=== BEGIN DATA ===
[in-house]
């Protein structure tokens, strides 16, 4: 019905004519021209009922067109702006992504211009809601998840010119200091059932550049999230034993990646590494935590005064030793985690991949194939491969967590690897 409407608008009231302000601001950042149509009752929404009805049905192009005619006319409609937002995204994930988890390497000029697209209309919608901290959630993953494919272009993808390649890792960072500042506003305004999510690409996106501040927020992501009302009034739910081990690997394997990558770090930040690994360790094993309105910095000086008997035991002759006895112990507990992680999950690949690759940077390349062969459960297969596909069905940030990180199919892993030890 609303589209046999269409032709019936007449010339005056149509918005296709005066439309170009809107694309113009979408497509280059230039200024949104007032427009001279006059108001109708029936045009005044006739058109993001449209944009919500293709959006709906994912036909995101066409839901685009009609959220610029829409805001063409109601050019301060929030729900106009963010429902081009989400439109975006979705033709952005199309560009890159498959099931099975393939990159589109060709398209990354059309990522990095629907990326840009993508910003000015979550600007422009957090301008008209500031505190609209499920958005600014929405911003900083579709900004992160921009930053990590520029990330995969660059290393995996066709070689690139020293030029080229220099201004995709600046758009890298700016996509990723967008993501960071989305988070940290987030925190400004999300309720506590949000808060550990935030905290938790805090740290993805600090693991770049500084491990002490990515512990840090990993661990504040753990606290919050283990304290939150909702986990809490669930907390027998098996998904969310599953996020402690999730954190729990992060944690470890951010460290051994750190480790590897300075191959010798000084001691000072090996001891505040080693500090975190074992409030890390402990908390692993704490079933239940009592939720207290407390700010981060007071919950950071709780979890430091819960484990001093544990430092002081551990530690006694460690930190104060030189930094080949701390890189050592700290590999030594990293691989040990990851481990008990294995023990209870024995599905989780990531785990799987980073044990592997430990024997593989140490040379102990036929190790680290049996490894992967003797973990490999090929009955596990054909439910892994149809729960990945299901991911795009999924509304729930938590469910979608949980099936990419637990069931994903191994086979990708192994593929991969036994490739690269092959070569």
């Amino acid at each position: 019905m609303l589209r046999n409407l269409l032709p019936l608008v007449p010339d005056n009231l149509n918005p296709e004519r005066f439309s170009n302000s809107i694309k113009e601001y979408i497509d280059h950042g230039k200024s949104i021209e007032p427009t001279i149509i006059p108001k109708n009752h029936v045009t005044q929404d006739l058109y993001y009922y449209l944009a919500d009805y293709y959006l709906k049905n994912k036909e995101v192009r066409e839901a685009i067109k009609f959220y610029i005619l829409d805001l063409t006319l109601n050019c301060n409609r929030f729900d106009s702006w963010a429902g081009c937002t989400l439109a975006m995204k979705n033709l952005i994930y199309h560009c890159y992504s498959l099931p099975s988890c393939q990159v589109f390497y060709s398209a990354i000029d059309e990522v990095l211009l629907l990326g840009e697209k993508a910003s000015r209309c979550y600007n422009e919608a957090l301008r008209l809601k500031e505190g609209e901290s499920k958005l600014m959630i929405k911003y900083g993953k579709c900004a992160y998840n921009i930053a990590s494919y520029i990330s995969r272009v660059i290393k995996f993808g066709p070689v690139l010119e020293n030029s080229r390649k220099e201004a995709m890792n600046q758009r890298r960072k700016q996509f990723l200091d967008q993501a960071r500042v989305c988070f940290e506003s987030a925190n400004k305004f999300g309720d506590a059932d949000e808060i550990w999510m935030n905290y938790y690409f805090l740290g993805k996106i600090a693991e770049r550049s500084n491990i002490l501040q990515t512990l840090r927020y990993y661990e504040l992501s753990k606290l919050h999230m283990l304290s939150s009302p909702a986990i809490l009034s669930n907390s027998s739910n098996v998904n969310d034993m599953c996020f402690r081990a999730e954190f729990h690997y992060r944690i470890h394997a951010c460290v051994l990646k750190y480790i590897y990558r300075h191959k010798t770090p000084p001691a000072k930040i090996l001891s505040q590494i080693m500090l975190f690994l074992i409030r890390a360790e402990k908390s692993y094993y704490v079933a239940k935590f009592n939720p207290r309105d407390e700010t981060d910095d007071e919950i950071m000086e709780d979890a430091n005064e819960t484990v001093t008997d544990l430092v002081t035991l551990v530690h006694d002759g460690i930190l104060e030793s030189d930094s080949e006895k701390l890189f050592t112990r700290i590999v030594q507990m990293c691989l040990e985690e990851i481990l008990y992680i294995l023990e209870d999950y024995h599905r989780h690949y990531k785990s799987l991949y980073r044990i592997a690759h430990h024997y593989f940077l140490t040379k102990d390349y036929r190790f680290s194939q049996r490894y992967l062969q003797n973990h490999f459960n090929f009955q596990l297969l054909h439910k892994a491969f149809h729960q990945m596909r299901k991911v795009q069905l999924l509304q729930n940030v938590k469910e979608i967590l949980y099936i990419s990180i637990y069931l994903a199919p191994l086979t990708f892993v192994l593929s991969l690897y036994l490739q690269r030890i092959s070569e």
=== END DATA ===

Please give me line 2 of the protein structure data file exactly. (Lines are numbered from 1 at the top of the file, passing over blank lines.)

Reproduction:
């Protein structure tokens, strides 16, 4: 019905004519021209009922067109702006992504211009809601998840010119200091059932550049999230034993990646590494935590005064030793985690991949194939491969967590690897 409407608008009231302000601001950042149509009752929404009805049905192009005619006319409609937002995204994930988890390497000029697209209309919608901290959630993953494919272009993808390649890792960072500042506003305004999510690409996106501040927020992501009302009034739910081990690997394997990558770090930040690994360790094993309105910095000086008997035991002759006895112990507990992680999950690949690759940077390349062969459960297969596909069905940030990180199919892993030890 609303589209046999269409032709019936007449010339005056149509918005296709005066439309170009809107694309113009979408497509280059230039200024949104007032427009001279006059108001109708029936045009005044006739058109993001449209944009919500293709959006709906994912036909995101066409839901685009009609959220610029829409805001063409109601050019301060929030729900106009963010429902081009989400439109975006979705033709952005199309560009890159498959099931099975393939990159589109060709398209990354059309990522990095629907990326840009993508910003000015979550600007422009957090301008008209500031505190609209499920958005600014929405911003900083579709900004992160921009930053990590520029990330995969660059290393995996066709070689690139020293030029080229220099201004995709600046758009890298700016996509990723967008993501960071989305988070940290987030925190400004999300309720506590949000808060550990935030905290938790805090740290993805600090693991770049500084491990002490990515512990840090990993661990504040753990606290919050283990304290939150909702986990809490669930907390027998098996998904969310599953996020402690999730954190729990992060944690470890951010460290051994750190480790590897300075191959010798000084001691000072090996001891505040080693500090975190074992409030890390402990908390692993704490079933239940009592939720207290407390700010981060007071919950950071709780979890430091819960484990001093544990430092002081551990530690006694460690930190104060030189930094080949701390890189050592700290590999030594990293691989040990990851481990008990294995023990209870024995599905989780990531785990799987980073044990592997430990024997593989140490040379102990036929190790680290049996490894992967003797973990490999090929009955596990054909439910892994149809729960990945299901991911795009999924509304729930938590469910979608949980099936990419637990069931994903191994086979990708192994593929991969036994490739690269092959070569």